WestPoint cuts its losses
February 11, 2002,
West Point, GA — Building sales, bulking up margins, and shedding some of the restructuring charges that dogged the bottom line a year ago, WestPoint Stevens recorded a sharply narrowed fourth-quarter loss of $2.6 million, compared with a much larger year-ago deficit of $8.9 million.
In a punishing retail environment, sales advanced by 3.3 percent, to $431.8 million from $418.2 million last year, sparked by sales of new Disney and Ralph Lauren programs. But without the added momentum of those two new licenses, comparable sales in the company's core bed and bath programs were flat, said Lorraine Miller, senior vice president, in a conference call with analysts and investors.
Assaying current business conditions, Miller cautioned that sales in the current first quarter are expected to decline by roughly 2 percent from year-ago levels, to about $410 million. Miller forecast first-quarter earnings will come in somewhere between a $0.10 per-share loss and break-even. For all of this year, the company said it now expects sales growth of about 4 percent, and earnings per share in the range of $0.45 to $0.50.
Taking one last bite out of the bottom line in the closing quarter was a $1.2 million pre-tax charge — $800,000 on an after-tax basis — tied to WestPoint's eight-point restructuring and cost-cutting plan. Lester Dupuy Sears, cfo, told investors it's the last time WestPoint will take a charge in connection with the overhaul program. So far, he said, WestPoint has spent a total of $54 million to overhaul operations, a move which is expected to generate annual cost savings of $38 million a year.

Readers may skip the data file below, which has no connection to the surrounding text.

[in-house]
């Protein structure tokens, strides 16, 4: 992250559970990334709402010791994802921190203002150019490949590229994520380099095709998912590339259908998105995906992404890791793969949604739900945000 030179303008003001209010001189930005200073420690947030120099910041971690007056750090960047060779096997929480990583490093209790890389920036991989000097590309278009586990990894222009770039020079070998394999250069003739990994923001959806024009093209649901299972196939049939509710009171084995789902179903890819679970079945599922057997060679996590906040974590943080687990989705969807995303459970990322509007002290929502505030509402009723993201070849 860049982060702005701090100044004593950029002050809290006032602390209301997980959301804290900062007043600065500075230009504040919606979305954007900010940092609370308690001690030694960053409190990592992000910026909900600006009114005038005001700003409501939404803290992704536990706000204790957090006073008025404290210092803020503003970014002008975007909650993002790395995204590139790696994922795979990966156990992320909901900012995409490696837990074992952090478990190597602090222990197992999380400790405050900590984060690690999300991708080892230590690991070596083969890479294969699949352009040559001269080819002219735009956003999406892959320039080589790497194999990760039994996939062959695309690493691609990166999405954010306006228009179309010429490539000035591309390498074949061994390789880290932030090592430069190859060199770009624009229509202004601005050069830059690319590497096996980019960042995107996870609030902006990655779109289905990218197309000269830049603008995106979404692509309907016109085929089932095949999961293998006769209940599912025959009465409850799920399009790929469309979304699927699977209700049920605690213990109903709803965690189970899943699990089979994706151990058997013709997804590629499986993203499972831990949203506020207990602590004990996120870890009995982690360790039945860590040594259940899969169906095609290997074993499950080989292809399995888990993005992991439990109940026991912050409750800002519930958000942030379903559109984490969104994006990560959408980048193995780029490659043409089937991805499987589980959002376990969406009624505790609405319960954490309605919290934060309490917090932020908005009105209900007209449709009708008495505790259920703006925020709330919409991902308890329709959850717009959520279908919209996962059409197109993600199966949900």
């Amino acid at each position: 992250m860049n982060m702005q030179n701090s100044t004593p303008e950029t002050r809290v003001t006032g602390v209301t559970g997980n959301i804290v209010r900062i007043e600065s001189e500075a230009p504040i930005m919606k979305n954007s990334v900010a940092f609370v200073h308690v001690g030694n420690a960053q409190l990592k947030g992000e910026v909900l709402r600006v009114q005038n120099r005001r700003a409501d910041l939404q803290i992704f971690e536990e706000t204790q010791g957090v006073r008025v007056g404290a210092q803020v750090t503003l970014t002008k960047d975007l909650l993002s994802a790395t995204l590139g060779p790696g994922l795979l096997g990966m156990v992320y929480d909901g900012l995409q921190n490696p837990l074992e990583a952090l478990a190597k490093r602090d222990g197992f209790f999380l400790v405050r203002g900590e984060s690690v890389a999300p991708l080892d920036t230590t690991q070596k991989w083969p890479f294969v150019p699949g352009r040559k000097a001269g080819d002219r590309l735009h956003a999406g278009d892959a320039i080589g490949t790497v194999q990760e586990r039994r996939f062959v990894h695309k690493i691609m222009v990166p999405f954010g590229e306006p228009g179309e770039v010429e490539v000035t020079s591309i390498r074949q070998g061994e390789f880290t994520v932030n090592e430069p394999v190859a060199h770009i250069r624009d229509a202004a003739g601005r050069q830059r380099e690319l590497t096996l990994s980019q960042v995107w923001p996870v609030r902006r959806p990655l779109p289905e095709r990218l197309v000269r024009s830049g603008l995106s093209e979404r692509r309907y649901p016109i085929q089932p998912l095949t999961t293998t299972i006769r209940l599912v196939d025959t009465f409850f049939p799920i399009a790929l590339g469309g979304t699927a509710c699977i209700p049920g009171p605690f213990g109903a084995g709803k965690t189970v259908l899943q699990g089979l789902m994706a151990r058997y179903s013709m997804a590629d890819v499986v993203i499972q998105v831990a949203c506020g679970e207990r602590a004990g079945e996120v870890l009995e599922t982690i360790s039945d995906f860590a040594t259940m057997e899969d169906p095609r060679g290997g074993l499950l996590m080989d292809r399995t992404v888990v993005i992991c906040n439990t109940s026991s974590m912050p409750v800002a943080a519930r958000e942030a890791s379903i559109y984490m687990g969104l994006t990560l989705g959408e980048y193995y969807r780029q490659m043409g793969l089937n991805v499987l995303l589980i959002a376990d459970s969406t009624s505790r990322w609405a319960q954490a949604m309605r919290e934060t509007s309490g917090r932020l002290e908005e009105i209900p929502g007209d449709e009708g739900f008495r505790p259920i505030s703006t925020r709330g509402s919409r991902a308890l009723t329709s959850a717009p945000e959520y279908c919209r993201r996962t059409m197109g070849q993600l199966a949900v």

Holcombe Green Jr., chairman and ceo, commented: "We are pleased that we were able to increase sales in the fourth quarter despite the effects of the ongoing recession and sluggish retail environment. In order to control inventory levels, we took additional downtime during the latter part of the quarter that resulted in unabsorbed overhead of roughly $5 million." As a result, said Green, inventories declined about 2 percent, or $10 million from year-ago levels.